As an American married to an immigrant, I am privy to some conversations that I otherwise wouldn’t be, where immigrants talk honestly about what they wish their host country friends knew, secrets they wish they could share with them about how they feel in cross-cultural friendship.
I truly believe that lack of communication is one of the biggest deterrents of true friendships, especially across cultures, so let me go ahead and spill the beans, ok?
Here are the four most common secrets I hear from immigrant friends, the things they wish you knew:
- More small connections are better than big, infrequent ones.
It’s tempting to want to go all out making immigrants feel welcome at a church-sponsored event or on an all-day Saturday project involving a pick up truck and heavy furniture and then to check “serve immigrants” off your list until next year. In a similar vein, I’ve had more than one immigrant friend tell me about having a great first conversation with an American, sharing stories and really connecting and swapping phone numbers, but then feeling confused when the American never got back in contact for several months, or not at all.
Don’t discount the powerful message it sends your immigrant friends when you check in with them by phone (or social media, if that’s their thing) on a regular basis. This doesn’t come naturally to me, as I feel that if I call, I need to stay on the phone an hour and hear about every detail of the person’s life, but my Ethiopian husband often reminds me, “You only need 5 minutes. That’s all they’re expecting.” And it’s true. Call, check in, hang up, repeat. Know that small gestures like this have as much power as large ones to deepen a friendship and make immigrants feel welcome.
- They want to serve you too.
When you make friends with an immigrant, the power dynamic is skewed in your favor. You’re the native. You likely have a more stable living situation and job. You have an established network of family and friends. Because of these things, it can be easy to hyperfocus on giving to and serving and doing things for your new friend without allowing him or her to reciprocate.
While it is certainly true that immigrants usually have clear areas where they are in need of help or counsel or service, they also have much to give. Actually, one of the things that gives us a sense of well-being as humans is being able to contribute and help others. Consider how to receive as well as give in your relationship (for instance, eat a meal at your friend’s house if you’re invited, and ask your friend to teach you how to make the food if you enjoy it). True friendship grows with a healthy mix of giving and taking—that’s what community is all about.
- They want to be the expert on their country.
When most immigrants arrives in a new country, they suddenly feel as if they know next to nothing. The rules have changed, and they no longer know how to play the “game” of life. It’s demoralizing and difficult. One thing they do know about, however, is “back home.”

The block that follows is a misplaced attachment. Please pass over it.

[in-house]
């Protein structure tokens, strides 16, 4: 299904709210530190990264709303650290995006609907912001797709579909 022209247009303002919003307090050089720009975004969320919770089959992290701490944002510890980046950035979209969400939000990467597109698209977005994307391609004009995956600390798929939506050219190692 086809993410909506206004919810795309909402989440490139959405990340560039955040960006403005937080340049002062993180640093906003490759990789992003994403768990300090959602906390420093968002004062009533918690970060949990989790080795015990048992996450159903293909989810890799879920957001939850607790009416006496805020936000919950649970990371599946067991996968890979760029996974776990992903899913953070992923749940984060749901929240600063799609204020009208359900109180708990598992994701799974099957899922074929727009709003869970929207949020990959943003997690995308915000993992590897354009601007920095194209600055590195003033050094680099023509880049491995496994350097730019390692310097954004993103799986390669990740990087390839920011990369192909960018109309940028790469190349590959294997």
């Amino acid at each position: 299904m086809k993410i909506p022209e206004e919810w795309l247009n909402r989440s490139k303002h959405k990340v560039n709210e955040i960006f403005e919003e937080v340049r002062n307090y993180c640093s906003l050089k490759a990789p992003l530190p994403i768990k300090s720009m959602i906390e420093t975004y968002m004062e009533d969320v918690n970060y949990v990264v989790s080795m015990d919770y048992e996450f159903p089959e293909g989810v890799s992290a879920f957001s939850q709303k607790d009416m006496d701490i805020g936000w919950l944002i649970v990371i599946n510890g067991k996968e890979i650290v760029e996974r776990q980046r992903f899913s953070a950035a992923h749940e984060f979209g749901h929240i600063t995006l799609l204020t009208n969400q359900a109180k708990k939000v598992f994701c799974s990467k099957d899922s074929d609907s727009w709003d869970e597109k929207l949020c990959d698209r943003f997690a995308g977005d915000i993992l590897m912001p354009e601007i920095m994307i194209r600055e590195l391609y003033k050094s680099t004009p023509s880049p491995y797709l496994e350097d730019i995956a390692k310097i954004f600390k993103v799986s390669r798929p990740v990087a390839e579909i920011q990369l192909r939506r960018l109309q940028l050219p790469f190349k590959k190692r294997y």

As their local friend, you know a lot of things about almost everything in this country. Don’t try to be the expert on your friend’s country too. Let them be the expert at least on this one thing: let them teach you.
Practically, this looks like asking open ended questions rather than assuming you know. For example, don’t say, “So, I saw on the news awhile back that a lot of people are starving in Ethiopia…” Instead, ask, “What are the staple foods in Ethiopia?” and let them tell you their perspective on their country.
- Culture shock comes in waves.
Anyone who puts a neat timeline on culture shock and describes it in a linear way has likely not been through it themselves. As mentioned above, culture shock is the feeling that you no longer know the rules of the game of life, and you’re having to figure them out on the fly.
There are honeymoon periods, usually at the beginning of a new season (after a move, for example) when an immigrant can feel euphoric and in love with their host nation.
But there are other times (more frequently) when everything feels overwhelming and scary and offensive and strange and an immigrant feels his or her fight or flight response activating. The result of this may be taking offense to something small, withdrawing from social things, or being sharply critical of the host culture.
These things are completely normal, but they’re not easy to experience or to watch. And these negative feelings may come in waves, with intermittent good spells where everything seems to be just fine.
Remember this as a friend to immigrants: when they are feeling sad or angry or hopeless (and maybe not returning your phone calls or seeming offended by what you said), usually the best response is to keep reaching out, reminding them that they are not alone in this new place. That you are there for them. That there is hope.